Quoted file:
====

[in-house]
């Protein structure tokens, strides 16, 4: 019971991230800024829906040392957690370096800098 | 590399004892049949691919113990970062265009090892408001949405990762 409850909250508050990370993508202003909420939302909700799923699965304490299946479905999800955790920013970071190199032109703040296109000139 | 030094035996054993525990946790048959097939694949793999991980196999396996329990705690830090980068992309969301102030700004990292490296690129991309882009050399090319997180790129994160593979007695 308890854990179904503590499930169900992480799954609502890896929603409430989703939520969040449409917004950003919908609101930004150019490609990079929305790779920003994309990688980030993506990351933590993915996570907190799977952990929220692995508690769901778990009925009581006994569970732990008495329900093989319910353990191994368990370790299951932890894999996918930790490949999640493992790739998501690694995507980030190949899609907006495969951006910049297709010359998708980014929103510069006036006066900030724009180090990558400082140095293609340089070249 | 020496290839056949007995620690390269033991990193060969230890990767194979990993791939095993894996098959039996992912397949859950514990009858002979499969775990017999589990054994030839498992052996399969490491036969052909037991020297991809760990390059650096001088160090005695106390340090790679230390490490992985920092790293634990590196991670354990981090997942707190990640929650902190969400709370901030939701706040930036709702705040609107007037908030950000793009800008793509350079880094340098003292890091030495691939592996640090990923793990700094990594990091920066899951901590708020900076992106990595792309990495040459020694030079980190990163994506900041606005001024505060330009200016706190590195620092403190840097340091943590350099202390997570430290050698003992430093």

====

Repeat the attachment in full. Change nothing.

[in-house]
């Protein structure tokens, strides 16, 4: 019971991230800024829906040392957690370096800098 | 590399004892049949691919113990970062265009090892408001949405990762 409850909250508050990370993508202003909420939302909700799923699965304490299946479905999800955790920013970071190199032109703040296109000139 | 030094035996054993525990946790048959097939694949793999991980196999396996329990705690830090980068992309969301102030700004990292490296690129991309882009050399090319997180790129994160593979007695 308890854990179904503590499930169900992480799954609502890896929603409430989703939520969040449409917004950003919908609101930004150019490609990079929305790779920003994309990688980030993506990351933590993915996570907190799977952990929220692995508690769901778990009925009581006994569970732990008495329900093989319910353990191994368990370790299951932890894999996918930790490949999640493992790739998501690694995507980030190949899609907006495969951006910049297709010359998708980014929103510069006036006066900030724009180090990558400082140095293609340089070249 | 020496290839056949007995620690390269033991990193060969230890990767194979990993791939095993894996098959039996992912397949859950514990009858002979499969775990017999589990054994030839498992052996399969490491036969052909037991020297991809760990390059650096001088160090005695106390340090790679230390490490992985920092790293634990590196991670354990981090997942707190990640929650902190969400709370901030939701706040930036709702705040609107007037908030950000793009800008793509350079880094340098003292890091030495691939592996640090990923793990700094990594990091920066899951901590708020900076992106990595792309990495040459020694030079980190990163994506900041606005001024505060330009200016706190590195620092403190840097340091943590350099202390997570430290050698003992430093």